Biliverdin protects against the deterioration of glucose tolerance in db/db mice

N. Ikeda, T. Inoguchi, N. Sonoda, M. Fujii, R. Takei, E. Hirata, H. Yokomizo, J. Zheng, Y. Maeda, K. Kobayashi, R. Takayanagi

    Research output: Contribution to journalArticlepeer-review

    48 Citations (Scopus)


    Aims/hypothesis: We have previously shown a negative correlation between serum bilirubin levels and prevalence of type 2 diabetes, suggesting that bilirubin inhibits development of this disease. To confirm this hypothesis, we investigated whether administration of biliverdin, the precursor of bilirubin, protects against the deterioration of glucose tolerance in db/db mice, a rodent model of type 2 diabetes. Methods: Biliverdin (20 mg/kg daily) was orally administered to 5-week-old db/db mice for 4 weeks. After 4 weeks of treatment, i.p. glucose tolerance and insulin tolerance tests were performed. Insulin content was evaluated by immunostaining and ELISA. Oxidative stress markers (8-hydroxy-2′-deoxyguansosine and dihydroethidium staining) and expression of NADPH oxidase components Pdx1 and Bax were also evaluated in isolated islets. Results: Treatment with biliverdin partially prevented worsening of hyperglycaemia and glucose intolerance in db/db mice. This effect was accompanied by a significant increase in insulin content and Pdx1 expression, and a significant decrease of apoptosis and Bax expression in pancreatic islets from db/db mice. At the same time, levels of oxidative stress markers and NADPH oxidase component production in islets were normalised. Biliverdin had little effect on HOMA of insulin resistance or insulin resistance evaluated by insulin tolerance tests. Conclusions/interpretation: Biliverdin may protect against progressive worsening of glucose tolerance in db/db mice, mainly via inhibition of oxidative stress-induced beta cell damage.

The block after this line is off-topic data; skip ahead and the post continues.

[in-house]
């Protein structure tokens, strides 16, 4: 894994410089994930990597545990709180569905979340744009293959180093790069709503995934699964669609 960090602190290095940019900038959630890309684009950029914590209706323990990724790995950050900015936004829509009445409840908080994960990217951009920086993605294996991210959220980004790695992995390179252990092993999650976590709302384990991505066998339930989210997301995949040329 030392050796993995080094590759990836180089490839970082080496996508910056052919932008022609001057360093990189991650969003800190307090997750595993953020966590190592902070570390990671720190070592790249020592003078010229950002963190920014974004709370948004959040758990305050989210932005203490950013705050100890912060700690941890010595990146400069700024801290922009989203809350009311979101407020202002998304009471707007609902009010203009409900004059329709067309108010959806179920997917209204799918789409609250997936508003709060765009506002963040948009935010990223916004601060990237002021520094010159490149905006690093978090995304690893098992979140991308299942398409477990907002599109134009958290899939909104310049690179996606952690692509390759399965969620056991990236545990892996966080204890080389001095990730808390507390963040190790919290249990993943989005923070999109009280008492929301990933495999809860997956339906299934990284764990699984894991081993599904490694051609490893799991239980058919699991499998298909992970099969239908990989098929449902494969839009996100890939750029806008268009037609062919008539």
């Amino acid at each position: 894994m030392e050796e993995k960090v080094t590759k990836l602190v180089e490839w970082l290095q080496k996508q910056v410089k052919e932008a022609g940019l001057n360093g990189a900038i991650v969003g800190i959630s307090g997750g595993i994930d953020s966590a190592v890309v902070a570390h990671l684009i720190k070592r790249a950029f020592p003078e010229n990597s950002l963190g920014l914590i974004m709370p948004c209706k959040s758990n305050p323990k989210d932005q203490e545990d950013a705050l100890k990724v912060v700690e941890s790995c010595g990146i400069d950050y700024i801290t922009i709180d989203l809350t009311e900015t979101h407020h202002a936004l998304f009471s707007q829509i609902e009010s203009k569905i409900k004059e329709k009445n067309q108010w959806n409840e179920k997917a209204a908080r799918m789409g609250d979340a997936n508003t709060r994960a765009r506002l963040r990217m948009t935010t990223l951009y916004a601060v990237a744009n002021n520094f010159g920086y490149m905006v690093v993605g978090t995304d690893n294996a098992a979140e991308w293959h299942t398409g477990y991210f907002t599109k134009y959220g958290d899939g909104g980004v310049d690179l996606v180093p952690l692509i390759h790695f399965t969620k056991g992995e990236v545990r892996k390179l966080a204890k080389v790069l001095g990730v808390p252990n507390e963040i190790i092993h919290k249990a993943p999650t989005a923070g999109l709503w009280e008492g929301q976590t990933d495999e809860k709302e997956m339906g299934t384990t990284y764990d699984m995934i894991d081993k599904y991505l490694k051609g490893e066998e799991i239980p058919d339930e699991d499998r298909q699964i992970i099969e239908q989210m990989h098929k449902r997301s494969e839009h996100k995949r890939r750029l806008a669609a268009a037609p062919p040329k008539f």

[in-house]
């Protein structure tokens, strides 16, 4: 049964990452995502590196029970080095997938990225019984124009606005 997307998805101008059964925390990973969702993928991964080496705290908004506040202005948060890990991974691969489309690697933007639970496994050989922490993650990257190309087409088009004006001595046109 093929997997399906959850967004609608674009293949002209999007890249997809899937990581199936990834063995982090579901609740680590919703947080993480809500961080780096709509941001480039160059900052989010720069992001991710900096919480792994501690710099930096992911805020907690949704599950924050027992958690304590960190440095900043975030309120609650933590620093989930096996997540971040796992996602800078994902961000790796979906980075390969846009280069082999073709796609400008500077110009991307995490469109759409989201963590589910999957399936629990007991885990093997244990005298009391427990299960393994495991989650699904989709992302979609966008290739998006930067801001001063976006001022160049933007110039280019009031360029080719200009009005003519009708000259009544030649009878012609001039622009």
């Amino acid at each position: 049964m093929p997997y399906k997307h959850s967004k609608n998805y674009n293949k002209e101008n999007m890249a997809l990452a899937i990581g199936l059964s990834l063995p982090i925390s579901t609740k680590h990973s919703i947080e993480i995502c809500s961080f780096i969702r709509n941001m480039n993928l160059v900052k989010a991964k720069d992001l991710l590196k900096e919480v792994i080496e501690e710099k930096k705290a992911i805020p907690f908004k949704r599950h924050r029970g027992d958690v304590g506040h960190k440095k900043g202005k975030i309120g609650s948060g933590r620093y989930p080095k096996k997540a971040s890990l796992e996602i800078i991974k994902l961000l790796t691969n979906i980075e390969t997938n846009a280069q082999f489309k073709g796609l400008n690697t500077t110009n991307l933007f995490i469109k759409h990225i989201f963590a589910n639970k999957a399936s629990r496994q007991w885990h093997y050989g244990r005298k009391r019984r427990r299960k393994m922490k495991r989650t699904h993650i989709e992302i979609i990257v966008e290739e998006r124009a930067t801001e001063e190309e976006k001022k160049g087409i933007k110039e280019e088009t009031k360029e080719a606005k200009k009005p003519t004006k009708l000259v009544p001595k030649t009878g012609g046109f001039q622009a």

Original languageEnglish
    Pages (from-to)2183-2191
    Number of pages9
    Issue number8
    Publication statusPublished - Aug 2011

    All Science Journal Classification (ASJC) codes

    • Internal Medicine
    • Endocrinology, Diabetes and Metabolism


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